5. Allow yourself time. Rushed shopping is not usually good shopping. If you have a wedding coming up, start shopping for your outfit when you get the invitation, or before! Choose a day when you can devote several hours, choose a couple of stores, and be prepared to spend time trying on many things.You may find the right thing immediately, and then you can just spend the rest of your time getting frozen yogurt, or a pedicure, or reading a book, or whatever you like to do. But more often, it's going to take time. People get stressed and make bad choices when they only have 30 minutes to find something. You want to find clothes that you're going to love and wear for years to come, so you may need to invest some time into it.
There are actually many more things I've learned about human nature, and about my own strengths and weaknesses, from my clothing store job, but this is a good start in terms of the shopping experience itself.

Wednesday, April 17, 2013

Spring Cookies

Today during Henry's nap, Stella and I baked cookies. I used the recipe on the top of the oatmeal container, modified for ingredients that I like better. It ended up looking like this:

1 stick of butter, softened
1/2 cup firmly packed brown sugar
3/4 cup Sucanat (sugar cane natural)
2 eggs
1 teaspoon vanilla
1 1/2 cups whole wheat flour
1 teaspoon baking soda
1 teaspoon cinnamon
1/2 teaspoon nutmeg
2 1/2 cups Quaker Oats, uncooked
1/2 cup Craisins
1/2 cup chopped pecans
1/2 cup chocolate chips
1/2 cup chopped coconut
assorted sprinkles

1. Heat oven to 350. In a large bowl, beat butter and sugars until creamy
2. Add eggs and vanilla; beat well.
3. Add combined flour, baking soda, cinnamon and nutmeg; mix well.
4. Add oats, Craisins, pecans, chocolate chips, and coconut; mix well.
5. Scoop with a cookie dough scoop onto parchment paper on your cookie sheets. The dough doesn't stick together super well so you will have to finger shape and smoosh it together (I use less butter than the original recipe). Have your child shake sprinkles as needed.
6. Bake for 10-12 minutes or until golden brown. Cool on wire racks.
Makes about 4 dozen (a little more).

Thursday, February 28, 2013

To Preschool or Not to Preschool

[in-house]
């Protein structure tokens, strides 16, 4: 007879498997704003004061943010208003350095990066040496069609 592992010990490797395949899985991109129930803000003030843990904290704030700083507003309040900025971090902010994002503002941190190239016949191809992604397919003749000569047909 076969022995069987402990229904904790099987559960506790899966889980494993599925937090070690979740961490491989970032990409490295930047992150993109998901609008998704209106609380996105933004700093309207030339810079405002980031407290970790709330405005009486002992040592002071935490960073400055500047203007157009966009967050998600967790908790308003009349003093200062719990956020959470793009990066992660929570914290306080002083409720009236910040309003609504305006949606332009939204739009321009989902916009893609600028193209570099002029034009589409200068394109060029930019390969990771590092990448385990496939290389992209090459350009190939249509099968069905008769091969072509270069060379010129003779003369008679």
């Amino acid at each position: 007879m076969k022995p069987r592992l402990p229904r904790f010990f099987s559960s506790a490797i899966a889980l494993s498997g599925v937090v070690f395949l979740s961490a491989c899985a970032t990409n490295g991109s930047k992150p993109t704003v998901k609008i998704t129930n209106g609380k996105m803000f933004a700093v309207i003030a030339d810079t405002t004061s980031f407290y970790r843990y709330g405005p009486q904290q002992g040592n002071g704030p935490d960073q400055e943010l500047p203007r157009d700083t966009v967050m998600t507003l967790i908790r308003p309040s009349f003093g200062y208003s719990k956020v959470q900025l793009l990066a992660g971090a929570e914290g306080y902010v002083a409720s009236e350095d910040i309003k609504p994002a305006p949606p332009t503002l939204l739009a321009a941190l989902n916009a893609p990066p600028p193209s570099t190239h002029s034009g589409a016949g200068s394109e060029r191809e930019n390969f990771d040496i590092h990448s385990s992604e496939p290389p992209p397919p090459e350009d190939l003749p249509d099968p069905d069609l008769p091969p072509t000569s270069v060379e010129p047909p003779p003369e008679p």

My Sweet Pea turned four years old this week. Unbelievable!

This year, I quit my job to spend more time at home with my kids. Or, more precisely, I took a leave of absence from my part-time teaching job that I actually worked at nearly full-time because my part-time teaching wages didn't cover full-time daycare for two children and working full-time was stressful for me and my family, even though I loved my job. (Precision is wordy.) I was hoping that I could net more income overall by subbing a few days a week, and I am so far! Last spring, even after I knew I wouldn't be working every day, I was researching preschools for Stella because age three is the year when children generally start preschool. I found some really great-looking schools and situations, but it seemed the more I liked the school, the more it cost (my preference was for Montessori or bilingual, of course). Since I was planning to be home most days, the more I thought about it, the less sense it made to me to pay hundreds of dollars a month to send my daughter somewhere else, since the main reasons I was staying home were to save money (yes - save money by not working: seems crazy doesn't it!), and spend time with my children. Preschool costs money and would mean more time apart... but I wanted to save money and spend time together. I wanted preschool, I thought, or did I?

What I finally decided, along with my husband, was that for this year at least, we did not need preschool. We are providing a positive, social, enriched, loving environment for our kids. Stella already had most of the skills (at a basic level at least) that I thought kids were supposed to learn at preschool, and we really couldn't afford it anyway. After two years going to daycare three or four days a week, she had strong social skills, a sense of independence, could count in English and Spanish, and could recognize letters. We have a group of friends with similar aged children that we play with at least once a week, and we go to library story times, on walks and hikes, to the park, and on lots of errands. So, the value of preschool seemed to diminish when I thought of all of the ways we were already meeting most of the goals of preschool. In addition, on days that I work as a substitute teacher or scoring essays, my kids are cared for by our neighbor who is a former preschool teacher, or by a friend or family member, most of whom also have young children. This Slate article, subtitled "If you are reading this article, your kid probably doesn't need preschool," affirmed my confidence in this choice. It points out research that shows that the more disadvantaged a child is, the more difference preschool can make in their lives, while the more education and resources a family has, the less important preschool becomes.